• According to Epic Games, this breaches US law on five counts:
      • COUNT 4: Sherman Act § 2 (Unlawful Monopoly Maintenance in the iOS In-App Payment Processing Market)
      • COUNT 5: Sherman Act § 1 (Unreasonable Restraints of Trade in the iOS In-App Payment Processing Market)
      • COUNT 6: Sherman Act § 1 (Tying the App Store in the iOS App Distribution Market to In-App Purchase in the iOS In-App Payment Processing Market)
      • COUNT 7: California Cartwright Act (Unreasonable Restraints of Trade in the iOS App Distribution Market)
      • COUNT 8: California Cartwright Act (Unreasonable Restraints of Trade in the iOS In-App Payment Processing Market)

As pointed out by The Verge, Epic Games’s case “is more difficult to level against Google, which controls Android software less strictly than Apple does for iOS. Android has long allowed for the installation of third party app stores, including Epic’s own Epic Games App. Apps can also be sideloaded through direct links, without the involvement of an app store.”

In any event, it is hard to determine the chance of success of these lawsuits, but they are not frivolous. Although the angle taken by Epic Games is a bit different, the issues at stake in these lawsuits are conceptually close to those investigated by the European Commission and there is every reason to believe that DG COMP will pay close attention to the Epic Games lawsuits.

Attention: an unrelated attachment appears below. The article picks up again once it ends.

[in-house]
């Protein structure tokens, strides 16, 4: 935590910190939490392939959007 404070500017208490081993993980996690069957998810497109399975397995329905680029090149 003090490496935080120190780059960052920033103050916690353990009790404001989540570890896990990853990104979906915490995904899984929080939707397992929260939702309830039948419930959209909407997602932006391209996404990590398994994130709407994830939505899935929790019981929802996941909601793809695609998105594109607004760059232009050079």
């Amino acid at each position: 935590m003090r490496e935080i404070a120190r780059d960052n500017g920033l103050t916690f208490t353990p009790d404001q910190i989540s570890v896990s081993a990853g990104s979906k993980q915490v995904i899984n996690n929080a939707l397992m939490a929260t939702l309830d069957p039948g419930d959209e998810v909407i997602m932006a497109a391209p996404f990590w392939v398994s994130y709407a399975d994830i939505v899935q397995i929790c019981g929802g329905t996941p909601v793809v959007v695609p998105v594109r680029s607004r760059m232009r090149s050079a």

The Epic Games lawsuit against Apple goes, however, one step further than the European Commission, in that Epic Games would like other app stores to be able to compete on iOS devices. As the founder and CEO of Epic Games said in a tweet: “At the most basic level, we’re fighting for the freedom of people who bought smartphones to install apps from sources of their choosing, the freedom for creators of apps to distribute them as they choose, and the freedom of both groups to do business directly.” This an aggressive posture as it directly challenges Apple’s vertical integration model.

Even if other app stores were to be allowed in iOS devices the App Store would likely remain popular, but this would nevertheless put competitive pressure on Apple and perhaps force it to lower the 30% commission it takes on the revenues generated by apps selling digital goods and services that are consumed “inside the app“. The obligations for these apps to use Apple’s IAP rather than the in-app payment method of their choice could also go away under competitive pressure.

I commend Epic Games for having the guts to file these lawsuits as I have criticized Apple for a long time for its App Store rules, including in a paper co-authored with my colleague D. Katsifis showing these rules are a source of both exclusionary and exploitative abuses. The pressure is certainly rising on Apple and Google for allowing more competition for the distribution of apps on iOS and Android devices, as well as for allowing app developers to use their own payment methods.